Republicans oppose Trump


Shortly before the end of his term in office, Trump has a showdown with the House of Representatives. There, Democrats and Republicans overruled Trump’s veto on the defense budget.

The US House of Representatives has overruled incumbent President Donald Trump’s veto on the defense budget. In a vote in the Congress Chamber on Monday (local time), the necessary two-thirds majority was achieved. Trump’s Republicans also opposed the president in large numbers in the vote. Should the US Senate also vote against Trump’s line in a next step, this would be the first time in his tenure that Congress would overturn a veto.

The president had refused to sign the legislative package on the defense budget because of a dispute over the regulation of online platforms and a possible renaming of military bases. It comprises more than 4,500 pages and has a budget of around 740 billion dollars (611 billion euros).

Withdrawal of US soldiers from Germany would be blocked by budget

Because the failure of the military budget to come about is politically unthinkable, the package, as usual, also deals with numerous regulations that actually have nothing to do with the financing of the armed forces. The defense budget was passed with bipartisan support for 59 consecutive years – as was the case this year in the Democratically controlled House of Representatives and in the Republican-dominated Senate.

Among other things, the draft stipulates that the massive withdrawal of US soldiers from Germany planned by Trump will be blocked for the time being. It states that the US Secretary of Defense must state in a report to Congress whether such a withdrawal would be in the national interest of the US. At the earliest 120 days later, the number of US soldiers stationed in the Federal Republic may fall below the limit of 34,500. The draft also provides for threatened sanctions against the German-Russian Baltic Sea pipeline Nord Stream 2 to be expanded.

Trump: Law contradicts his government’s foreign policy

MPs from both parties had campaigned in the chamber before the vote on Monday to continue supporting the bill despite Trump’s objections. “It’s exactly the same bill, not a comma was changed,” said Republican Mac Thornberry. Defense Committee Democratic Chairman Adam Smith went on to say that the House of Representatives had prioritized compromise and sound politics over “blind political loyalty”. Despite the president’s “dangerous attempts at sabotage”, the defense budget will come into effect, said House spokeswoman, Democrat Nancy Pelosi.

Trump vetoed the legislative package last Wednesday (December 23). In support of this, he stated in a letter to the House of Representatives that the law was contrary to his government’s foreign policy and national security. He stands up against the renaming of several military bases, which was pushed forward after protests against racism. He is also bothered by the fact that online platforms are not regulated more closely.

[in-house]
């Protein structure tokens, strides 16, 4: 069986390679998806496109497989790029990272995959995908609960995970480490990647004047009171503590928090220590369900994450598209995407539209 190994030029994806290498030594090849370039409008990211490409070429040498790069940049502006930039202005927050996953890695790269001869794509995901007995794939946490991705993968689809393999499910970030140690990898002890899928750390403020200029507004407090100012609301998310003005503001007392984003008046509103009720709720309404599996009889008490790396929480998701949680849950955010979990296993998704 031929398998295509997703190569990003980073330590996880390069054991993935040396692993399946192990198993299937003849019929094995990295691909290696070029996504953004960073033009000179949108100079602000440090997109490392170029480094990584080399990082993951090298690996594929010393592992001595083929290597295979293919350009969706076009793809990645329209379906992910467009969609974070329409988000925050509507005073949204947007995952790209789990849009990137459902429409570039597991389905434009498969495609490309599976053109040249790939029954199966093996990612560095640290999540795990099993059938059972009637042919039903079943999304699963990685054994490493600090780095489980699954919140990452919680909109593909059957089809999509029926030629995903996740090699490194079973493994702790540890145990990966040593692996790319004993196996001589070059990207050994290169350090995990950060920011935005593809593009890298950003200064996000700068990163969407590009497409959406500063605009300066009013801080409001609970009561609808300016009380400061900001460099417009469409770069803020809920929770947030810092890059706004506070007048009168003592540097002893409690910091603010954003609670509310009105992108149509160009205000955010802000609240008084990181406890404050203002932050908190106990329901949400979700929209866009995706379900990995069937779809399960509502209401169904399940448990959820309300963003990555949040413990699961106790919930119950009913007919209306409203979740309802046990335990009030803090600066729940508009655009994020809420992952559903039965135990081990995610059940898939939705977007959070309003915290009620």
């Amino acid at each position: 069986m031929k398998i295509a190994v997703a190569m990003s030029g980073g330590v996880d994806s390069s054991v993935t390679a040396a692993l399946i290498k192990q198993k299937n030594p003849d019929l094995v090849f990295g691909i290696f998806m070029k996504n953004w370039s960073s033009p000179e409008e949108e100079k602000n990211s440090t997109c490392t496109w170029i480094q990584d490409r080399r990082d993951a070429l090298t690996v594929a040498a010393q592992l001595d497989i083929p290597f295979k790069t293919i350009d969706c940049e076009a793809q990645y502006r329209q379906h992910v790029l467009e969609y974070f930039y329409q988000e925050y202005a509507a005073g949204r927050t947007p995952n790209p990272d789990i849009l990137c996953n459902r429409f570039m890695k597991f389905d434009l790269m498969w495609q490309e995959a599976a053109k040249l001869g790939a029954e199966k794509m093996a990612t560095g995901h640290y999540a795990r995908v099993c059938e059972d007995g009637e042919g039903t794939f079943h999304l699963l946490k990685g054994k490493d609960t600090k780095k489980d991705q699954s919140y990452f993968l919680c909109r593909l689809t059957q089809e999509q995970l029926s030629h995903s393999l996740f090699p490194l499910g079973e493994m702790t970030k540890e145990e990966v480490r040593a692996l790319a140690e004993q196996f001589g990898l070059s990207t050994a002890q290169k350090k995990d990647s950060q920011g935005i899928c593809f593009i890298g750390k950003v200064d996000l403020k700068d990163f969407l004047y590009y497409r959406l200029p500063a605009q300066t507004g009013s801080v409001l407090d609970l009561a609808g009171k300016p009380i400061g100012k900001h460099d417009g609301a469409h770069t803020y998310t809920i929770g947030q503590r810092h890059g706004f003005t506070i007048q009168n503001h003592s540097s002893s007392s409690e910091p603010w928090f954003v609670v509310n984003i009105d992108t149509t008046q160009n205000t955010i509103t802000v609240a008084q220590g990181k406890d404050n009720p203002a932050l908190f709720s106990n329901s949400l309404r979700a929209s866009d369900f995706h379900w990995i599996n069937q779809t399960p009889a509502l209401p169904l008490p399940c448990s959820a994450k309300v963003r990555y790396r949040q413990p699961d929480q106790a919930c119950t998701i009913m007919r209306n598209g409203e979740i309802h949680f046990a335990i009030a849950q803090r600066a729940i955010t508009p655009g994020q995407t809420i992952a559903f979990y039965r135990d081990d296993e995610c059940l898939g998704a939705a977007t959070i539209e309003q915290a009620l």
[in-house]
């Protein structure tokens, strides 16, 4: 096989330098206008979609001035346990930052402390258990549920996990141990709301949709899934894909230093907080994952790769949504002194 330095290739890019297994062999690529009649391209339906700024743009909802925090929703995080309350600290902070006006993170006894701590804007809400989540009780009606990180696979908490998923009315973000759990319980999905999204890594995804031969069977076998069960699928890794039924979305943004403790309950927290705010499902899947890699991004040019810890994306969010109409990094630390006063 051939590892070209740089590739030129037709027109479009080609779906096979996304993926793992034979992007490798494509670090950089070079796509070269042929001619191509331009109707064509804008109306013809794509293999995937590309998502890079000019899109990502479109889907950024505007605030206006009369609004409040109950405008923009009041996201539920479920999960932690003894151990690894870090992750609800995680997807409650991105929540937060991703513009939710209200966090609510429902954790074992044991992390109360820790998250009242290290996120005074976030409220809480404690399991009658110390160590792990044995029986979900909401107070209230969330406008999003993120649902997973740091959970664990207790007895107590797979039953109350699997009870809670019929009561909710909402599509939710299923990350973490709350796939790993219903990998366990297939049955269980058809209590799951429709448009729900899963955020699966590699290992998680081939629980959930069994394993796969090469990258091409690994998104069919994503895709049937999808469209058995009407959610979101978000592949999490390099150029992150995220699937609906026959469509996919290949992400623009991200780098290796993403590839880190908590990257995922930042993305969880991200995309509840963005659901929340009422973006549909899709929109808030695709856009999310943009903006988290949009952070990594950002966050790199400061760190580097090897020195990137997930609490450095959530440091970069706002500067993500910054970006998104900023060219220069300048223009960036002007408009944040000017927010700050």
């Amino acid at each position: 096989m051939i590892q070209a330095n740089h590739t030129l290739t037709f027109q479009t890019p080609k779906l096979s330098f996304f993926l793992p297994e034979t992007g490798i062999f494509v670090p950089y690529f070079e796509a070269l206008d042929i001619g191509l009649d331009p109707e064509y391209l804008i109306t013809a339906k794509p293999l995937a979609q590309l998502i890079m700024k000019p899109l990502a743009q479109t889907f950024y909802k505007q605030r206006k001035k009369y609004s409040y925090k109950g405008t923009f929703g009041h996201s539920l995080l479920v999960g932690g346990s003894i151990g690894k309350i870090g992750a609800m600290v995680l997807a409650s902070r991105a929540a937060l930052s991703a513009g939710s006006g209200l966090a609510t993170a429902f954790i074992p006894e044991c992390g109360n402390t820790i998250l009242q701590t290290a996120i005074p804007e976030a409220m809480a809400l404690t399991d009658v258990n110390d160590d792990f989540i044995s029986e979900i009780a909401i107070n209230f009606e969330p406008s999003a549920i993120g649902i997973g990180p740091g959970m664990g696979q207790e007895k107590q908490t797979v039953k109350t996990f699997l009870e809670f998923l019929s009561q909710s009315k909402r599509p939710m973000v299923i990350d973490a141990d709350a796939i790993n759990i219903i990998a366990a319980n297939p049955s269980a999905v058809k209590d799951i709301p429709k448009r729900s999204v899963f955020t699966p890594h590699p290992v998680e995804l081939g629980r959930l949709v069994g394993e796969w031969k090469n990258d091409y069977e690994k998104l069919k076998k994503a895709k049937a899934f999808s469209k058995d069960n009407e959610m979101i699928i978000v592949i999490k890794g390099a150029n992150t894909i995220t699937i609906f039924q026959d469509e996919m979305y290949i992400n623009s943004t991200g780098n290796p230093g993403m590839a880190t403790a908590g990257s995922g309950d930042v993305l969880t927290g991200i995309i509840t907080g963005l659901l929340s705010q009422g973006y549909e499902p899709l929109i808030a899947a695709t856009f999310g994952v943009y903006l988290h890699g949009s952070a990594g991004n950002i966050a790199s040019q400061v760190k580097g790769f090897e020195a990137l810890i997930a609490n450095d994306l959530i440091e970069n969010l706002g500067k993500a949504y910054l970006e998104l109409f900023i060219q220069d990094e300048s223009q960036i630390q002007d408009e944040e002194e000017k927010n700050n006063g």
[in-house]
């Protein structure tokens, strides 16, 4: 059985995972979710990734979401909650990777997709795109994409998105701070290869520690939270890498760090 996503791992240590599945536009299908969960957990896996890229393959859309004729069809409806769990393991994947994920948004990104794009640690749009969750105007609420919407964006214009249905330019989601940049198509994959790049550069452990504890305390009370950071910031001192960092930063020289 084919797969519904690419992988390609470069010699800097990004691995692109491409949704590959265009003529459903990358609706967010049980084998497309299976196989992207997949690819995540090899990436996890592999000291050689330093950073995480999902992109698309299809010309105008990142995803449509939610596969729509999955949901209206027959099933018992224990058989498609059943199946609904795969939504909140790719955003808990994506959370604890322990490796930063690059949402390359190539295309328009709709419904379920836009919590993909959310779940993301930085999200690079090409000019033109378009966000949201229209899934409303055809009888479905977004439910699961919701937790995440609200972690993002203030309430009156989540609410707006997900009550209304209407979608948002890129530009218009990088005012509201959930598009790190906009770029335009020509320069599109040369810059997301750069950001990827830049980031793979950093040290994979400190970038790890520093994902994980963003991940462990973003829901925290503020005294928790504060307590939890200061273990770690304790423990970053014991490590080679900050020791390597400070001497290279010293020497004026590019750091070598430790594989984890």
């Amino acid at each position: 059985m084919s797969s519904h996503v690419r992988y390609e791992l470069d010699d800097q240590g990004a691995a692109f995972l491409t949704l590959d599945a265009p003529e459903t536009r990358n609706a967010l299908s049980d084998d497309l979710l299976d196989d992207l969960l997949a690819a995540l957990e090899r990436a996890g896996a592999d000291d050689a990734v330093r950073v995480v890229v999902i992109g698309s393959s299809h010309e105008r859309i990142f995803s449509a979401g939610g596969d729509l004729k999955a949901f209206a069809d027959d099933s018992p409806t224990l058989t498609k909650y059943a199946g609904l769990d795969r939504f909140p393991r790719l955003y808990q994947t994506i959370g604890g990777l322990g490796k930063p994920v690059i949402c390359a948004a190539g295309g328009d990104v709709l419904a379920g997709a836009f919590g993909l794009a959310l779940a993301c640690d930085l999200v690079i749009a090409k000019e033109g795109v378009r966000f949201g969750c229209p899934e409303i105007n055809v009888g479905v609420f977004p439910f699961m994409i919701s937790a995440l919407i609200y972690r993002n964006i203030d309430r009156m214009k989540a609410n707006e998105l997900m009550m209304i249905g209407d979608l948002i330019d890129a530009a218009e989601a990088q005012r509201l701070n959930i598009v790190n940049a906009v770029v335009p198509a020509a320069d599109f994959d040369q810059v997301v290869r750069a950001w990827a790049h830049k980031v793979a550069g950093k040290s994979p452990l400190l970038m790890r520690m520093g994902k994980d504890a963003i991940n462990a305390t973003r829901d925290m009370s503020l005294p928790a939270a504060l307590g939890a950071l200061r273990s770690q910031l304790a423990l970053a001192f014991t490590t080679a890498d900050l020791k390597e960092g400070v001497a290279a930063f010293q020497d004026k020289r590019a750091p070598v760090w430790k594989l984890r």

Trump had wanted Congress to change or even abolish the regulation known as “Section 230”, which protects online platforms from being held responsible for content published by their users. Trump called the ruling “a serious threat to the national security and integrity of the elections”. Critics, in turn, accuse Trump of only wanting revenge on Twitter and Facebook, as they had warned him about the corona crisis and alleged fraud in the presidential election.

It is Trump’s eighth veto on bills

Regarding the plans to legally limit the withdrawal of soldiers from Afghanistan, South Korea and Germany, which he ordered, Trump wrote that this was not only bad policy, but also unconstitutional. According to the constitution, the president is commander-in-chief of the armed forces. The decision as to how many soldiers should be deployed where is therefore his.

Trump lost the presidential election on November 3rd against the Democrat Joe Biden. Trump refuses to admit defeat. Biden is to be sworn in on January 20th. Until then, Trump is still in office with all rights.

During his four-year term in office, Trump had vetoed legislative plans from Congress eight times. In none of these cases, however, had the necessary two-thirds majority been achieved in the parliamentary chambers to override his veto. In general, the Congress very rarely disregards vetoes. According to the Senate, this has only happened 111 times since 1789 – with more than 1,500 vetoes that a president had lodged against bills.

A vote in the Senate on the defense budget could be delayed until the end of the week due to the dispute over direct aid in the corona pandemic. Senator Bernie Sanders announced on Twitter that he would block the vote until the Senate votes on raising payments to citizens from $ 600 to $ 2000 per capita. The US House of Representatives voted on Monday for a corresponding move. Many Republicans are against a more generous Corona stimulus package.

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